A community leader who was committed to his patients, Araneo had an old Woodie Wagon delivery truck and he would deliver prescriptions to people’s homes if they needed, even if they couldn’t pay from time to time. He was also an avid golfer; he was the chairman of the Azalea Tournament at the Country Club of Charleston and used to play regularly with club pro Henry Picard, a two-time PGA major champion (Masters in 1938 and the PGA Championship in 1939). He was a local real estate magnate, building five duplexes and a number of homes, a boating enthusiast, a pilot, and a patriot. Since he was too old to fight in World War II, he got his pilot’s license and taught flying to cadets in his spare time.
In 1999 Araneo made what was, at the time, the largest gift ever to the Medical University to support MUSC’s Pharmaceutical Development Center, a cutting-edge facility whose dual mission incorporated educational and research opportunities.
At the December, 2018 meeting of the MUSC Board of Trustees, the board approved the college’s request to name the current College of Pharmacy building at 280 Calhoun Street “The Michael P. Araneo Building” in honor of this good friend and benefactor of the college. The dedication of the building was celebrated in a ceremony August 23 with the extended Araneo family.
When the college relocates to its new facility, the Araneo name will go with it and occupy a prominent interior space within the new structure. Groundbreaking for the new facility begins in the spring.
A widower of Helene Fitzpatrick Araneo, Michael Araneo passed away in 2000 and was survived by two daughters, Helene Ackerman and Alycia A. Craft; four grandchildren; and nine great-grandchildren.
Alycia’s late husband, Bob Craft, was a war hero with two tours in Vietnam piloting 1,172 missions in a C 130. He earned a Distinguished Flying Cross, six Air Medals (one of which he earned the same day as the Distinguished Flying Cross), the Air Force Commendation Medal, Presidential Unit Citation, Outstanding Air Award and National Defense Ribbon.
A 30-year career pilot for Delta Air Lines, he was the captain of Delta Flight 109 and in the air during the terrorist attack on September 11, 2001. He was flying a Boeing B-767ER from Madrid to Atlanta, which meant it was filled with fuel like the hijacked planes. Without knowing if his plane also housed terrorists, he and his fellow crew had the attendants turn off the cabin screen projecting the plane’s position and started a gradual descent. They landed on a World War II runway in the Azores, 1,000 miles off the coast of Portugal, to ensure the safety of passengers and crew.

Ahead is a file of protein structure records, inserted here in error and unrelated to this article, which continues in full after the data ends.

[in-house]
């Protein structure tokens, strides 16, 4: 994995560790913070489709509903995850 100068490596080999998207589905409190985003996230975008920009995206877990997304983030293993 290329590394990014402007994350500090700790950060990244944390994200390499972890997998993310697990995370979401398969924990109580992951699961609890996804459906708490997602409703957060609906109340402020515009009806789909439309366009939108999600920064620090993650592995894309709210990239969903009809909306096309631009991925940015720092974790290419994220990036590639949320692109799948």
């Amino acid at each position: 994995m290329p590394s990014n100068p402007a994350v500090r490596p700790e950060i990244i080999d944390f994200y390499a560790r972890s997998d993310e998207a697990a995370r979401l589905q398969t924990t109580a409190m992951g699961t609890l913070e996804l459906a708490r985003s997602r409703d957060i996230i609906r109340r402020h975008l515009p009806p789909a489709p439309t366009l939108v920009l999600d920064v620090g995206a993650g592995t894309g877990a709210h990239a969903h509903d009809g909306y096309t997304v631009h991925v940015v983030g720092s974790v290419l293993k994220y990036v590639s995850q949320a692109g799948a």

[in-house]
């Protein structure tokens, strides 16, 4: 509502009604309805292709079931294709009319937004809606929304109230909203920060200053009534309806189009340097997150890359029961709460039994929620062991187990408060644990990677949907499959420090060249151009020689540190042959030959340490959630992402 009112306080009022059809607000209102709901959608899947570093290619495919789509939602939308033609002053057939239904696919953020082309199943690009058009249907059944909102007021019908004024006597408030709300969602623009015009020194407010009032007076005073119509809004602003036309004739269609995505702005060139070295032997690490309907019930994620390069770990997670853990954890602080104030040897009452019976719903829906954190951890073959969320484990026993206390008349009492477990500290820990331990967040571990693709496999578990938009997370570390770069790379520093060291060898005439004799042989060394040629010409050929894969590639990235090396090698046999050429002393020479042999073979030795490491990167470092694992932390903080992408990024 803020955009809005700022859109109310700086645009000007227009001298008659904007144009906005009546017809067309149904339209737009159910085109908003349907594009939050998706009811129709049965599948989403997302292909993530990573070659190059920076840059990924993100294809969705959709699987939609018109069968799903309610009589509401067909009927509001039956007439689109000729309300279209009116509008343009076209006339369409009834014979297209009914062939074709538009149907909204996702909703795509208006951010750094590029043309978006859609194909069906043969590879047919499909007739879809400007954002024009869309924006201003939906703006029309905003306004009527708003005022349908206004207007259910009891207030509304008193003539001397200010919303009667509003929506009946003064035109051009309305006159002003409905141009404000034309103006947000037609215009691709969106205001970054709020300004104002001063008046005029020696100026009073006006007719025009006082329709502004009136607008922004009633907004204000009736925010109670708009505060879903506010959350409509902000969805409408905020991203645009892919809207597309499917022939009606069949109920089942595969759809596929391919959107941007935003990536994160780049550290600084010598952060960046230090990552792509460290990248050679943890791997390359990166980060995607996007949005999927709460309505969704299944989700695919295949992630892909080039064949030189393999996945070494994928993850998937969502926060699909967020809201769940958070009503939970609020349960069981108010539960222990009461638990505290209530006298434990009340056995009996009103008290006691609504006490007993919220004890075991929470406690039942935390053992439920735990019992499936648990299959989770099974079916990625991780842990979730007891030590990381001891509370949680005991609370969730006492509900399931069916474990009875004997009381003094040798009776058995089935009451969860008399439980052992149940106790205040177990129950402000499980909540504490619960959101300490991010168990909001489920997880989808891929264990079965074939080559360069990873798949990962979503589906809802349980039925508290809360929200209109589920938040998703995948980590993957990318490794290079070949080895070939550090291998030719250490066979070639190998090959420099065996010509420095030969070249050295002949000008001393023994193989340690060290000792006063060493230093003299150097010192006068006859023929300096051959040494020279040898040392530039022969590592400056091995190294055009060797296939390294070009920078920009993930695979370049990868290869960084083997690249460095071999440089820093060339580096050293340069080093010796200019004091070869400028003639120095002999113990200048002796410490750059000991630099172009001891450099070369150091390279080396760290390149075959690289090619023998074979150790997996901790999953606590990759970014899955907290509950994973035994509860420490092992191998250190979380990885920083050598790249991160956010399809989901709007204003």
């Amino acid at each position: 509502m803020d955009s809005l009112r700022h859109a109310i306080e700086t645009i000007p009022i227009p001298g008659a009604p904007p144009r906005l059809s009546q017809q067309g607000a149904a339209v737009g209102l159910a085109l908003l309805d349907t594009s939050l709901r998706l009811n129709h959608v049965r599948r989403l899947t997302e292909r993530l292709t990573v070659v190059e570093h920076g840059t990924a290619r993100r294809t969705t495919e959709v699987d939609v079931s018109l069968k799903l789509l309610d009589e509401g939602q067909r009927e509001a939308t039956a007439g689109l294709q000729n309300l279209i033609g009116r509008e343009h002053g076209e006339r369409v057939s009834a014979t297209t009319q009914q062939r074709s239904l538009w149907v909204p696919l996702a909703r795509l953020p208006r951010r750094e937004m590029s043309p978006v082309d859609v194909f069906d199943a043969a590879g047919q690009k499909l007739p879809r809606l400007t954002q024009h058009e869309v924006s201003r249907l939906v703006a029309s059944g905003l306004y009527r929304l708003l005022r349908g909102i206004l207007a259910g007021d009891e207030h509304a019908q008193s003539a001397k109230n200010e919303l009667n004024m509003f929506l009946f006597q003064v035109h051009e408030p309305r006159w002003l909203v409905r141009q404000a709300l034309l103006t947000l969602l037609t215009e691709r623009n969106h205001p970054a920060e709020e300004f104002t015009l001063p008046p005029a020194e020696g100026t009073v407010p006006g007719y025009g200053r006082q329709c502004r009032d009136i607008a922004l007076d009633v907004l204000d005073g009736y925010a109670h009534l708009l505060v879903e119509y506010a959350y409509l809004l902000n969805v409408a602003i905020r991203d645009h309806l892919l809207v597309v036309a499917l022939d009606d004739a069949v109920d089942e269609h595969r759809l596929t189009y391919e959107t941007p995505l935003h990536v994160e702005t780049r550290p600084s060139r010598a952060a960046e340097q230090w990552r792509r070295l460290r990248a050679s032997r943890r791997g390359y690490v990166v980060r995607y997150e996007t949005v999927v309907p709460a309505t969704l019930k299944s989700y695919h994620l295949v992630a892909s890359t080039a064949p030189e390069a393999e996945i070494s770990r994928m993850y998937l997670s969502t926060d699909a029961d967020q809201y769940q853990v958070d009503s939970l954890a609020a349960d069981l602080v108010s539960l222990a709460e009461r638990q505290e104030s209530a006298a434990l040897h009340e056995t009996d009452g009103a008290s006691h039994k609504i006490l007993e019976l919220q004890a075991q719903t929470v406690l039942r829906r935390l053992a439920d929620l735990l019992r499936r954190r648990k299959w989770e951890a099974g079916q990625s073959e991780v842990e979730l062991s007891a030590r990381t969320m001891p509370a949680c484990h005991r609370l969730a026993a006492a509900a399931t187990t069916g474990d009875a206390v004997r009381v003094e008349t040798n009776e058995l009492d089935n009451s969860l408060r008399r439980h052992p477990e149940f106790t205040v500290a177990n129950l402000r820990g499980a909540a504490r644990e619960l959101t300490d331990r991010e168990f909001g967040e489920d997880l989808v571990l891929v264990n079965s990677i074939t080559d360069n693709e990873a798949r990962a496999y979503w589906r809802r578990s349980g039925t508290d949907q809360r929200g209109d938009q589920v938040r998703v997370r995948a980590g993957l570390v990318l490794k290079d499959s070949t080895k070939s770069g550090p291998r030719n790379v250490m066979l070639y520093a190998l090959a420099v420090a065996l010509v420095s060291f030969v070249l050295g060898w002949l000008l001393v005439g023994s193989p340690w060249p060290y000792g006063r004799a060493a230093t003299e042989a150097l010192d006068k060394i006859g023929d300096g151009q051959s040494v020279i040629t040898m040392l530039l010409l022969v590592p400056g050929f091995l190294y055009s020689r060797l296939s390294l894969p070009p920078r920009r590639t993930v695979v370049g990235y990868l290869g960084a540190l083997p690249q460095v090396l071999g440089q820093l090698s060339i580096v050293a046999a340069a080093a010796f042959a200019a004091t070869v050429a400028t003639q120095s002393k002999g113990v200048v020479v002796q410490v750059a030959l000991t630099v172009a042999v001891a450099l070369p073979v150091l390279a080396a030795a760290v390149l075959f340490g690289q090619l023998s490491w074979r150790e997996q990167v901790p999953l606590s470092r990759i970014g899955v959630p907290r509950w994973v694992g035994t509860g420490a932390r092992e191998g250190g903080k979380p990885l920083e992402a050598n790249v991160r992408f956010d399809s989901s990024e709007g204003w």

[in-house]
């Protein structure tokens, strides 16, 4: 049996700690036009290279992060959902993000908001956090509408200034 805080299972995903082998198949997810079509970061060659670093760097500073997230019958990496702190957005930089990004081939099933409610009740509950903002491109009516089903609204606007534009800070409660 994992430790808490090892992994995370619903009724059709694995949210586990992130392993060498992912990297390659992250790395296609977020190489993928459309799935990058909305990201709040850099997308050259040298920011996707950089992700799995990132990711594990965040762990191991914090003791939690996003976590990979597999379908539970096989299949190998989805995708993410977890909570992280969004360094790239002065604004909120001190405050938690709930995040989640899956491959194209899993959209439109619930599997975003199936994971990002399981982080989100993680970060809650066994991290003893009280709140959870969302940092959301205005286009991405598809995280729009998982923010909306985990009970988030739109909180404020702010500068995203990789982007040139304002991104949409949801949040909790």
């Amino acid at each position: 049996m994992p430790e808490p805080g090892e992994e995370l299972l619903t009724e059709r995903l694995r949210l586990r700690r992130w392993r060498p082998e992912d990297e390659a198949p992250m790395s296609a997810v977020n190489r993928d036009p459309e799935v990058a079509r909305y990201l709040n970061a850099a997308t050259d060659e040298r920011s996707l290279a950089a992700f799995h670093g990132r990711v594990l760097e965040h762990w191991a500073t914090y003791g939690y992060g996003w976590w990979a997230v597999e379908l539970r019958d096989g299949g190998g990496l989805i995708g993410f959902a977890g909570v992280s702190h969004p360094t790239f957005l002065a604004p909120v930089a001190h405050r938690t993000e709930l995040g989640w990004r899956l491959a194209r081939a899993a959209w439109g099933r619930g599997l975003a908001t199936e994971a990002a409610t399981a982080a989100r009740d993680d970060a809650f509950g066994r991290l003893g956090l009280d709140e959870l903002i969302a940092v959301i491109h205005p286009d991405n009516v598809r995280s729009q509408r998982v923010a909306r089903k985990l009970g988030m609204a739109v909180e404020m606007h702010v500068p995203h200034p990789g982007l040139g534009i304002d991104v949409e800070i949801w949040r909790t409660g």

He was the first United States commercial airline pilot allowed back in the air. On September 12, he was given clearance to fly back to Madrid; on the way, he handed each passenger a teletype dispatch he’d been sent that read “You are the only U.S. commercial airliner airborne. Pretty eerie.” Three days later, he and his crew flew everyone to the U.S. as scheduled. Subsequently, he received some 45 letters praising his poise and leadership.
A decade earlier, with the Berlin Wall starting to come down, the pilot bought an airline ticket from Frankfurt to Berlin so he could participate in the destruction of the Berlin Wall. He grabbed a crow bar and started gouging chunks out of the wall to pass out to people in the crowd. A Reuters photographer captured a picture of him handing American cigarettes through a hole in the wall to an East Berlin military officer.
Craft comes from a family with generations of service in the military dating back to the Revolutionary War. A native of Louisville, Ky., he attended Winter Park High School in Florida before moving to Okinawa, where he graduated from Kubasaki High School in Okinawa, Japan in 1961. In 1965, he graduated from the University of Florida and joined the U.S. Air Force, serving two tours in Vietnam from 1967-1969 and then continuing as a pilot instructor from 1969 to 1973.
In 1977, he and Alycia Craft married at the Ernest Hemingway House in Key West. They spent years building a dream retirement home on a 150-acre cattle farm in Fayetteville, Ga., but after retirement in 2003, they decided to become residents of Longboat Key, Fla. They built a new home there in 2004. In Longboat, Bob Craft involved himself in community affairs and volunteered at the VA, helping other veterans. Craft died in 2013, survived by his wife of 35 years, Alycia; sister, Barbara Jarvis; brother, John Craft; and two nieces and two nephews.
Keywords: Donor Story